“Imagine this: a family huddling together by the fireplace for a photograph, the proud parents and their smiling offspring, holding their glasses of wine up high. They’re all as happy as they can be, ten men and women who always had everything they wanted, and will accept nothing to the contrary. I’m not in the frame. I’ve never been there. If you think I’m the one holding the camera so everyone else can have their moment of glory, think again. I’m either sitting in the bathroom or smoking a cigarette outside. When I return to their midst, they ignore me like they did the rest of the night. It’s always been like this. This will never change.”
The company wasn’t to blame, for he was in the presence of quite an attractive woman. Two years older, Dr. Vanessa Madsen, a buxom brunette with a penchant for masculine, striped suits, was the only daughter in a group of five. While she was familiar with the problems that often come with large families, not once did she feel left out or invisible to the rest of the world, unlike her latest patient.
“I just told you that, Dr. It’s been this way since forever.” Paul grumbled, one eye on the clock above her head and the other on the pack of cigarettes in the inner pocket of his coat.
“They don’t acknowledge me at all, period. Being around them is the same thing as not being anywhere. They never wanted me. Even if I had gone to Medical School, they would still not want me.”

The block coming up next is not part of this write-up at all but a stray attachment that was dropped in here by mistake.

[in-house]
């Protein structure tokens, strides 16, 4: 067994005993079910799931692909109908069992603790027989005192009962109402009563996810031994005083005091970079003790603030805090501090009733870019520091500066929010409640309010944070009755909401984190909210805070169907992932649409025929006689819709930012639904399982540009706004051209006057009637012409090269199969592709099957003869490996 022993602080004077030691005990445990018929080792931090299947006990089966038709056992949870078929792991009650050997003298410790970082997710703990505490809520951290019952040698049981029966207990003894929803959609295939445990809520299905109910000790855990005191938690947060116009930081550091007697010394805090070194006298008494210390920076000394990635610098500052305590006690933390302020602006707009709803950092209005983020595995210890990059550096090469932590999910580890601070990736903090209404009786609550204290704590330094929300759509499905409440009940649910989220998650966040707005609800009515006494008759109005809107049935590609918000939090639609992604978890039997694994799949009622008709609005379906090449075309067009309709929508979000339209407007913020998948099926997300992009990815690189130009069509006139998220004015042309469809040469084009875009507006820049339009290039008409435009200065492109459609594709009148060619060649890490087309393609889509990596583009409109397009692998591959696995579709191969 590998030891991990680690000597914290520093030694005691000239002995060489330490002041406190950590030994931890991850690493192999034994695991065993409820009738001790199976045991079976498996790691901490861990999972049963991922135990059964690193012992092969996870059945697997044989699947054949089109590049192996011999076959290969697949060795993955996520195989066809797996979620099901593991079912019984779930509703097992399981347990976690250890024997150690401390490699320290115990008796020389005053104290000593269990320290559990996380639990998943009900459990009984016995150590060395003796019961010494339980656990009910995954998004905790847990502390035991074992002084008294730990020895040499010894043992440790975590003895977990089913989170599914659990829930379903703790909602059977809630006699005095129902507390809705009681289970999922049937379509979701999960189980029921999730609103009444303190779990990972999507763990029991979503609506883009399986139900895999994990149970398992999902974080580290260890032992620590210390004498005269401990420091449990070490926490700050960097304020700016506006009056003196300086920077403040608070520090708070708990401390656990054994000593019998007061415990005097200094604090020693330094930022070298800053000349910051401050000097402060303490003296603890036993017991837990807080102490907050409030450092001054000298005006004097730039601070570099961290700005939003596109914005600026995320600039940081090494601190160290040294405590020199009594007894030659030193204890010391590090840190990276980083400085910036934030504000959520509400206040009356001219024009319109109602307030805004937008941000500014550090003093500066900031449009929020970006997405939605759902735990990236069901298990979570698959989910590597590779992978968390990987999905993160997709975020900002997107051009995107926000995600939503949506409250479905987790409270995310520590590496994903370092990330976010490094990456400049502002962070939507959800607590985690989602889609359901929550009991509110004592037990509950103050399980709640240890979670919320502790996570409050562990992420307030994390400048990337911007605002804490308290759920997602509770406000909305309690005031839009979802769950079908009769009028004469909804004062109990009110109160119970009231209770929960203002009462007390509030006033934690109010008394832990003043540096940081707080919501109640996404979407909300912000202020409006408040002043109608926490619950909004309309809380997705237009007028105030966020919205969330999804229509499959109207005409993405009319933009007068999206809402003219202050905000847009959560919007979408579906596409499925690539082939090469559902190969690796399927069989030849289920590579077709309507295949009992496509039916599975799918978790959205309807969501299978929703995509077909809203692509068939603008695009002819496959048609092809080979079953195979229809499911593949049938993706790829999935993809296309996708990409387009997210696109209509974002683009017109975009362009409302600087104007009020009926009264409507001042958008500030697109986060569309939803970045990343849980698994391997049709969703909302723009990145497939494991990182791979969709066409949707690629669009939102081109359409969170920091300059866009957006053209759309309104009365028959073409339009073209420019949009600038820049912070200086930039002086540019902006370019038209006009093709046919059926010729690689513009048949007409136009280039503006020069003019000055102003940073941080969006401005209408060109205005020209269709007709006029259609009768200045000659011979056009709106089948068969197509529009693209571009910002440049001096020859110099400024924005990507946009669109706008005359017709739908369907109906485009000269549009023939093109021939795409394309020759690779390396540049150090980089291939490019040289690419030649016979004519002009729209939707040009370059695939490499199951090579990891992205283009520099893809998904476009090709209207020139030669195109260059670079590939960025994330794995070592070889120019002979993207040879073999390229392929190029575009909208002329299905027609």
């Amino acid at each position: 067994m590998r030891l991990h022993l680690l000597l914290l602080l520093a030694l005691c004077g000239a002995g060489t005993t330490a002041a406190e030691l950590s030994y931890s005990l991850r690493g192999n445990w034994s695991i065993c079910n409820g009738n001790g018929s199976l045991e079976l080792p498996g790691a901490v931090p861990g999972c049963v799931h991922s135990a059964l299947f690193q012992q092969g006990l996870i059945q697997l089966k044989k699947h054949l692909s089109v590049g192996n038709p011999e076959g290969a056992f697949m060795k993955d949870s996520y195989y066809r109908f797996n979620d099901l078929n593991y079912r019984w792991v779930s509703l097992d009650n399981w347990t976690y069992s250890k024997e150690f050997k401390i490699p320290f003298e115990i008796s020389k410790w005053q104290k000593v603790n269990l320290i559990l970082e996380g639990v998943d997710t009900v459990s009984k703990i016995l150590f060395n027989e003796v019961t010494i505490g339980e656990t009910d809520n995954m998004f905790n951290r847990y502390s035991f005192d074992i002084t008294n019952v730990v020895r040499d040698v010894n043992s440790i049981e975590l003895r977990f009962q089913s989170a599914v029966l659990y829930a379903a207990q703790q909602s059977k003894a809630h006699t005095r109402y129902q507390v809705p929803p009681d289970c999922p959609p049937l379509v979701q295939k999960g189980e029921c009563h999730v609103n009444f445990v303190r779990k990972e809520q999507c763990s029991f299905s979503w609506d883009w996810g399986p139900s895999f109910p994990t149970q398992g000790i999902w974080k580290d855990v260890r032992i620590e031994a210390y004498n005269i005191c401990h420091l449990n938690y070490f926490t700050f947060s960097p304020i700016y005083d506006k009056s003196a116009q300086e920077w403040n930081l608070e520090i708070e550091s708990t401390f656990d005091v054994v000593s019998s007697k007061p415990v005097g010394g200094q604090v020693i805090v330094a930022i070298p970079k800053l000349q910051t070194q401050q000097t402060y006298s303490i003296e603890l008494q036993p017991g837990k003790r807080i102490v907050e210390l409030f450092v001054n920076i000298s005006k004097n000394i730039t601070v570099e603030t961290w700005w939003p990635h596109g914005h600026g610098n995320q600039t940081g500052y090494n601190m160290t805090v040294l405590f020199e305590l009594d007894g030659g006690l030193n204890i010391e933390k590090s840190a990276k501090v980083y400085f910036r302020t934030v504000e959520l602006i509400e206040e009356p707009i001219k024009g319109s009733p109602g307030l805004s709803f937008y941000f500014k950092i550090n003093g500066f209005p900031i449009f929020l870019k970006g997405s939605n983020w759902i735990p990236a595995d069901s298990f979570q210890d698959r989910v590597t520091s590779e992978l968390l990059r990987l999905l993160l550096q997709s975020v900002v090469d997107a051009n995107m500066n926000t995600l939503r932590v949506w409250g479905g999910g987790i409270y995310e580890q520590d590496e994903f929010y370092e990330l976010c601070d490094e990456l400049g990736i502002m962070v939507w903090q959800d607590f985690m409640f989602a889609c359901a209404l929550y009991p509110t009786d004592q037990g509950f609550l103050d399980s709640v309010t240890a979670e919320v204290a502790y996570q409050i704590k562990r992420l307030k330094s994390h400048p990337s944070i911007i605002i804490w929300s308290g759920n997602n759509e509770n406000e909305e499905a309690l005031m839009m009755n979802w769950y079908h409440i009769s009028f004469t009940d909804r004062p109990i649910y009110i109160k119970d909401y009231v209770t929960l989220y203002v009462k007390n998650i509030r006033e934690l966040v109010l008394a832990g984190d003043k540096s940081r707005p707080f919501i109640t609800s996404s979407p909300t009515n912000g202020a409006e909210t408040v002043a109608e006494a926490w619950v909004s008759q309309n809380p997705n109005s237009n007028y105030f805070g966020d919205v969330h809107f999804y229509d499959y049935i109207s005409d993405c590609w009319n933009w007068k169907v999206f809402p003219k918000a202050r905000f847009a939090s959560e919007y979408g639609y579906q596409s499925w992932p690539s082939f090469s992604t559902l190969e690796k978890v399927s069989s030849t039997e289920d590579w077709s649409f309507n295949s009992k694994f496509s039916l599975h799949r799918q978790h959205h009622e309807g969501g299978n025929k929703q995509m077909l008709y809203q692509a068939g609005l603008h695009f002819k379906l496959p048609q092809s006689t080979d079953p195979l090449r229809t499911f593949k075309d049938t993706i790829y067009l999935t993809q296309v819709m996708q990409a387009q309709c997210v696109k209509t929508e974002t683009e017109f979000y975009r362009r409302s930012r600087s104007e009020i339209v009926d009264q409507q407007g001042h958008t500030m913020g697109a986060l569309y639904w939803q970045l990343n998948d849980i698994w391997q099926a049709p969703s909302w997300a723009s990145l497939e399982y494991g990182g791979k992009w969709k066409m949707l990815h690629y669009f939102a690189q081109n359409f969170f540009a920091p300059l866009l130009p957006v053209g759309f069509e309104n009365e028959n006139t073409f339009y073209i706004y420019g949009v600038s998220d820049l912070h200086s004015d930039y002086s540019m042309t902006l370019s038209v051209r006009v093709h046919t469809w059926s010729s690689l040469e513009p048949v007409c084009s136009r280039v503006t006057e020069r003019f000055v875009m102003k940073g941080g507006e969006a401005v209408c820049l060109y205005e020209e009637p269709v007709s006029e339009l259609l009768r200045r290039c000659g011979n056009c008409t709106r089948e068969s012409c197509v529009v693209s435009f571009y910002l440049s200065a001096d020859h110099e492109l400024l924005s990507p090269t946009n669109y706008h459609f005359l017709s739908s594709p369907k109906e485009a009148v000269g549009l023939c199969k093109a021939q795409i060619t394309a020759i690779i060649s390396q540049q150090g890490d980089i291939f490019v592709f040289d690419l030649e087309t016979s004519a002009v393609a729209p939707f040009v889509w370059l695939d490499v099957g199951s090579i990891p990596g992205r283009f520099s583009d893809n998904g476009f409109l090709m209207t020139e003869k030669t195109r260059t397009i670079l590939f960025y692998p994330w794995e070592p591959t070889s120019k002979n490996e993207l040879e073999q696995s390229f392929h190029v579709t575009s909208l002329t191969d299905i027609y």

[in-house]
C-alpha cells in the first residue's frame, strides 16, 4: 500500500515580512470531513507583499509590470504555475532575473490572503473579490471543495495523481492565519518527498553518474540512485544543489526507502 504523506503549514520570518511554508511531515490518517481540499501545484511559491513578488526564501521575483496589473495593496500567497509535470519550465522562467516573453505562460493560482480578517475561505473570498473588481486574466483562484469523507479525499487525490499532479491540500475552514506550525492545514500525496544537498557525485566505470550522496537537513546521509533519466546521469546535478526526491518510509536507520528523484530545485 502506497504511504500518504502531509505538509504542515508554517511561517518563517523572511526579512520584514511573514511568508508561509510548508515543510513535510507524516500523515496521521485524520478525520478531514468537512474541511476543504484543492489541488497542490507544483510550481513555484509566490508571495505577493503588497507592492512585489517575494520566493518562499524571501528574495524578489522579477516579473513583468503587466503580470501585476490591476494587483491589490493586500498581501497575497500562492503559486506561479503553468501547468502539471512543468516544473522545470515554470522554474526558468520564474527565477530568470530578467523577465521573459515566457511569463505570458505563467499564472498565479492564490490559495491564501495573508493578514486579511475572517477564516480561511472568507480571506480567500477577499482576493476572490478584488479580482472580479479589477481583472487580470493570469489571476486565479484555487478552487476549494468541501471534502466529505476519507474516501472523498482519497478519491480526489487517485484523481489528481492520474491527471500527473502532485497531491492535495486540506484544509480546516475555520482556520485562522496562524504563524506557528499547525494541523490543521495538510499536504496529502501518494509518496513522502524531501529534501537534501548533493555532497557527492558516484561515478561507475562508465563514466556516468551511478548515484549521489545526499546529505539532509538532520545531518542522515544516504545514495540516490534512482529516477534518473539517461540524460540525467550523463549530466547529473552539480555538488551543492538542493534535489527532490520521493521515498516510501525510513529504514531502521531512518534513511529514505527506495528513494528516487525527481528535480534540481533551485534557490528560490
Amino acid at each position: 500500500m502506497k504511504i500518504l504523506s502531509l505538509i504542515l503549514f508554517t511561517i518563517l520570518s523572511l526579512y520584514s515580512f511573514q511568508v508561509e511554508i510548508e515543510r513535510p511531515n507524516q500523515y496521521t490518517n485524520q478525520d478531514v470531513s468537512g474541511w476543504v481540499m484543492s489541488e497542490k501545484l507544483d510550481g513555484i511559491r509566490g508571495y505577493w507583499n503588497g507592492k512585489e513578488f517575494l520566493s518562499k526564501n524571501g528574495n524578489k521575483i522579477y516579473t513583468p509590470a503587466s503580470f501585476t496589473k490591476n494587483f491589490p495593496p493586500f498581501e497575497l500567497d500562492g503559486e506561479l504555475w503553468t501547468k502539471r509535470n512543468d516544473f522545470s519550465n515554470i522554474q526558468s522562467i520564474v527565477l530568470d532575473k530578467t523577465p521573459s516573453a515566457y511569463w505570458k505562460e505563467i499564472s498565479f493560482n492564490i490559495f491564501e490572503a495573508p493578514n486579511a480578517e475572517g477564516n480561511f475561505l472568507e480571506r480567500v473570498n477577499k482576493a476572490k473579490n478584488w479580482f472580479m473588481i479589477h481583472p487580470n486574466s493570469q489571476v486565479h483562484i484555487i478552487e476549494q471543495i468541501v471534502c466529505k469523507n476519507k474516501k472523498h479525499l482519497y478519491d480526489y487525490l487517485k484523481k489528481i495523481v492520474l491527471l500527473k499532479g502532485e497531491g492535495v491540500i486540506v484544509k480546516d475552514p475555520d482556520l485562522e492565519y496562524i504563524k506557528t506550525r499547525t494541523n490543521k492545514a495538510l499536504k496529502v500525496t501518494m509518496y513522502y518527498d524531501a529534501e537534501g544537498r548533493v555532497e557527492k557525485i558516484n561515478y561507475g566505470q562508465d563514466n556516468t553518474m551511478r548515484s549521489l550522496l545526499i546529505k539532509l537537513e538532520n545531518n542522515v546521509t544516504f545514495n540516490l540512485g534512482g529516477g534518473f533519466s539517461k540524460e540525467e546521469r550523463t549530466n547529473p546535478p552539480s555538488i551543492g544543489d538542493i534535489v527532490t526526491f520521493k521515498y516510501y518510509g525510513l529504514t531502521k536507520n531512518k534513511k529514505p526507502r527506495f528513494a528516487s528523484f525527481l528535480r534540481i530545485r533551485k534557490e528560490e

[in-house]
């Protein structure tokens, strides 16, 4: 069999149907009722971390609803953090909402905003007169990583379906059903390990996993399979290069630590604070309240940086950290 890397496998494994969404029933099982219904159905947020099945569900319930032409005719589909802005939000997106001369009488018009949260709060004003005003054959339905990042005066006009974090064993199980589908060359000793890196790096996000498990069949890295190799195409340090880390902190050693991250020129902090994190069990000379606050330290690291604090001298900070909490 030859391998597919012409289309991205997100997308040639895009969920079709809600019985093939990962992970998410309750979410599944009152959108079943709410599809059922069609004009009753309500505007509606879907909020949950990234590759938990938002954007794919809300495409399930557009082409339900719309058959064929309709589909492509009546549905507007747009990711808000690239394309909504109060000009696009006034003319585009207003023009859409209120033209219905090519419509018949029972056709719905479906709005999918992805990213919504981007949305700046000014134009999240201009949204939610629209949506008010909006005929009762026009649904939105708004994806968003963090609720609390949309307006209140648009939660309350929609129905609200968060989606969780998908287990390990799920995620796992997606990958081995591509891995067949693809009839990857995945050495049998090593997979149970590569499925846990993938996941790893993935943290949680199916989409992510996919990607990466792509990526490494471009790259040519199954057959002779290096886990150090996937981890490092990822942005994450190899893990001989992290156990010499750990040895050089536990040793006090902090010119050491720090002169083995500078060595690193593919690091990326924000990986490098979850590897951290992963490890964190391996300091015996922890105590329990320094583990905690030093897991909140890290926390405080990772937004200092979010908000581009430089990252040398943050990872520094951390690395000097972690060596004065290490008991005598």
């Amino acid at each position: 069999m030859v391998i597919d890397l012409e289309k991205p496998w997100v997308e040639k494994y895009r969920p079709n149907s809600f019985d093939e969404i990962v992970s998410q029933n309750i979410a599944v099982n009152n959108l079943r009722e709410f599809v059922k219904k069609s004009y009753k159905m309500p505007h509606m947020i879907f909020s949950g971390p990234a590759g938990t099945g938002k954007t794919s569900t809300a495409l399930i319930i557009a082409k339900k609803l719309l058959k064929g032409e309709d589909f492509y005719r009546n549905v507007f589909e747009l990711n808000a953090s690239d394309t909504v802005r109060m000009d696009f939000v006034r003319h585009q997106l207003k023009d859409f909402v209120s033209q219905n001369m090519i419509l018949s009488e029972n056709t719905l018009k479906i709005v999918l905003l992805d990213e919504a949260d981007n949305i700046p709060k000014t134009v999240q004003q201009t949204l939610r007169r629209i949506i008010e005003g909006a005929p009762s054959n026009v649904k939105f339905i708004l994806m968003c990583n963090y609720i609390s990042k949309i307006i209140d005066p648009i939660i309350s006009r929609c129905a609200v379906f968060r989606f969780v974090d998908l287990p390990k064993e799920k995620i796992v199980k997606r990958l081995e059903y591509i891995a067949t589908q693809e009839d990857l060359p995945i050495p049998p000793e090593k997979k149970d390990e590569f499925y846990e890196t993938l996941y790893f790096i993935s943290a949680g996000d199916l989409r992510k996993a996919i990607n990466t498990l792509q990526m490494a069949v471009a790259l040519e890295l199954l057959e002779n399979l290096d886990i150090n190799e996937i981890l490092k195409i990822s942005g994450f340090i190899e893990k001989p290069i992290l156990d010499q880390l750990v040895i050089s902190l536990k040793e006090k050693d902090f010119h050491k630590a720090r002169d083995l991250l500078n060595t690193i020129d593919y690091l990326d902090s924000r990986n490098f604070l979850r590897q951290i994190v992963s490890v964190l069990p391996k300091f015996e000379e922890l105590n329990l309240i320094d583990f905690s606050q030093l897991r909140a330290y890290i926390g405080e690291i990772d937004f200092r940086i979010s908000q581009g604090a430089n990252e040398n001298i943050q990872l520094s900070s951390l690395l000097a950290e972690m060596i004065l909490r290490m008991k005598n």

“They don’t have to. I was the last, okay? The ninth child no one was expecting. I was the untimely accident that almost killed our mother trying to find my way into this world. She never forgave me for that, and neither did everyone else. I’ve felt like a pariah since day one.”
“Are you feeling like one now?”
“Please, tell me everything.”
“No, it’s not, and believe me I understand how...”
“Paul, please return to your seat. We’re not done yet.”
“NO!” The good doctor slammed her perfectly manicured hands on the table, a tuft of hair falling over her eyes as if she were a lioness on the hunt. “No problem has ever been solved by running away from it like a coward. We still have forty minutes left. You’re not getting out of here until they’ve run their course. Is that clear?”